Key Findings from Perception and Consumer Behaviour Study

This summer, the Public Stakeholder and Engagement (PSE) team worked with a research and strategy firm to conduct a Canadian beef industry perception and consumer behaviour study. The findings provide a snapshot of the current consumer landscape and will allow for trend monitoring and adjustment of PSE’s outreach strategy over time.

The study surveyed 2,700 Canadians aged 18 and over, and results were weighted according to census data to ensure the sample matched Canada’s age, gender, education, and region demographics. Millennials were then oversampled to obtain deeper insights into this important demographic.

Key Findings:


  • The perception of the Canadian beef industry is positive. The industry is regarded as one that produces a high-quality product and has positive economic contributions for our country and communities.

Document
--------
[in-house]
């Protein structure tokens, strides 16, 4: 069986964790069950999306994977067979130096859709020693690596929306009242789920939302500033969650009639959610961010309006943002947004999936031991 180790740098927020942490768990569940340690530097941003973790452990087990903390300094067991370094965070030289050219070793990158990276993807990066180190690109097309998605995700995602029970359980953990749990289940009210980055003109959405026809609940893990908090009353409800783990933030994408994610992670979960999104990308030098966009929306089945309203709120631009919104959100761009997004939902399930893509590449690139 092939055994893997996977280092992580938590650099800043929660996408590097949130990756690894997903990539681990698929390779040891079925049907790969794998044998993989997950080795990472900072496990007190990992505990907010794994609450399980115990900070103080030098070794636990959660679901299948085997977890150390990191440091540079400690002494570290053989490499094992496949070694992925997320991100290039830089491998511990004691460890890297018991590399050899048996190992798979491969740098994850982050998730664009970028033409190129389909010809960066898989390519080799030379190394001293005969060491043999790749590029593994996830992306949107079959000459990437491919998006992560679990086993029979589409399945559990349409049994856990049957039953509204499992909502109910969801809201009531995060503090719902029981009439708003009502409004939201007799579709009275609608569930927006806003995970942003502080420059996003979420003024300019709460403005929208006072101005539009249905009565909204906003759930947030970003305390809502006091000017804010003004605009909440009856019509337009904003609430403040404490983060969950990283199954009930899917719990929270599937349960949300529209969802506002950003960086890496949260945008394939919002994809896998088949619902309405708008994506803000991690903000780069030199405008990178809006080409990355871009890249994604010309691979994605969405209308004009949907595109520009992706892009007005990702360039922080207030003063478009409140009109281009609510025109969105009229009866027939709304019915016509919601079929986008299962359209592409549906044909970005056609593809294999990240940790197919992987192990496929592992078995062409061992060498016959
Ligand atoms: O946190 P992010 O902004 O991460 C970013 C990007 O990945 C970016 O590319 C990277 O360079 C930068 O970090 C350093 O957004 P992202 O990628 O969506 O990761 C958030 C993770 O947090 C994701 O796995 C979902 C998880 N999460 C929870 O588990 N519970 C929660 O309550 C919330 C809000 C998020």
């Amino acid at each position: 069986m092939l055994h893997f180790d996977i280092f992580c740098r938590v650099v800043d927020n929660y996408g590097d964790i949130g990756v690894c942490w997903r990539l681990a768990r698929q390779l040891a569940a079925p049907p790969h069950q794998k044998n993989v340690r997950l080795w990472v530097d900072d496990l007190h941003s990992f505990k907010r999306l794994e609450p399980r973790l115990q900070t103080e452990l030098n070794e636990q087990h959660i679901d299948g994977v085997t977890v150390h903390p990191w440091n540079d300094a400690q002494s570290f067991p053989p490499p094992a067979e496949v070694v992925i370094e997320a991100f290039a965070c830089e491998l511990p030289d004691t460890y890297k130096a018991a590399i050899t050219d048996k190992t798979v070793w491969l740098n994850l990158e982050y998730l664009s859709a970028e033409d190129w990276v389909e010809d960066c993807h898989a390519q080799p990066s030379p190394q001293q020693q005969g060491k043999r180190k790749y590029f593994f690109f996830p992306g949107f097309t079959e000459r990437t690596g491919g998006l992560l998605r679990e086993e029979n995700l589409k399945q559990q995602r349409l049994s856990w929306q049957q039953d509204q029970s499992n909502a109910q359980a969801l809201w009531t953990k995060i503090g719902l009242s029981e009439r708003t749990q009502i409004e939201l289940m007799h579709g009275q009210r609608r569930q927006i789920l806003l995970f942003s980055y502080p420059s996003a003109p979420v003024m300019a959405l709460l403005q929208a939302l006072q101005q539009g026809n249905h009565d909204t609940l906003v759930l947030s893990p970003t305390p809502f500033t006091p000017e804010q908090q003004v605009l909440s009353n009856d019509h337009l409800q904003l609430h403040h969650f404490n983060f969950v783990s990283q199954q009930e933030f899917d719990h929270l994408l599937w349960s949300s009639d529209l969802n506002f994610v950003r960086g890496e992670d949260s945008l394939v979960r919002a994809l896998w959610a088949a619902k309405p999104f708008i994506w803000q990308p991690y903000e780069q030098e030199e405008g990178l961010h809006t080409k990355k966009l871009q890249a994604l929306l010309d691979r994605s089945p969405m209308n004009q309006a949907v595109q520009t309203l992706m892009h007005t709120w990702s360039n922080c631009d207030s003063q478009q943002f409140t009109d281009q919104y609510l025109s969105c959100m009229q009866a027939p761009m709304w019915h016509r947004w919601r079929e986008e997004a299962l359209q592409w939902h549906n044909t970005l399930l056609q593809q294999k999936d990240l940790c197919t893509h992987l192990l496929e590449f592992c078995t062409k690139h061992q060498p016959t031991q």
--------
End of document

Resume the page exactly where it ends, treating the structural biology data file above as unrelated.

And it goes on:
• Consumers trust farmers and they hold a more positive impression than the industry overall, so continued positioning of farmers front and centre in messaging and storytelling remains vital.
  • Most are still eating a lot/some meat, and they are comfortable with the amount they are consuming.
  • Millennials think beef products are high quality and healthy. They are also less concerned with price than the average Canadian.


  • The types of meat Canadians are choosing to eat is changing to include less beef and pork and more chicken and seafood. Millennials are eating more protein alternatives. Cost and perceived environmental impacts are likely the biggest drivers for this change.
  • The use of antibiotics and hormones remains an area of key concern, as does the humane treatment of animals.
  • Increasing the presence of positive content on beef, especially on Social Media, where millennials are currently getting their information, is likely to have a positive impact on their perceptions.
  • Sharing information about the beef industry with Canadians is likely to yield positive dividends. This is especially true when combatting misperceptions of environmental impact.

Overall, the survey found there is an appetite to learn about where beef comes from and confirmation that this growth in knowledge leads to more positive impressions of the industry.

By Tayla Fraser December 2, 2020

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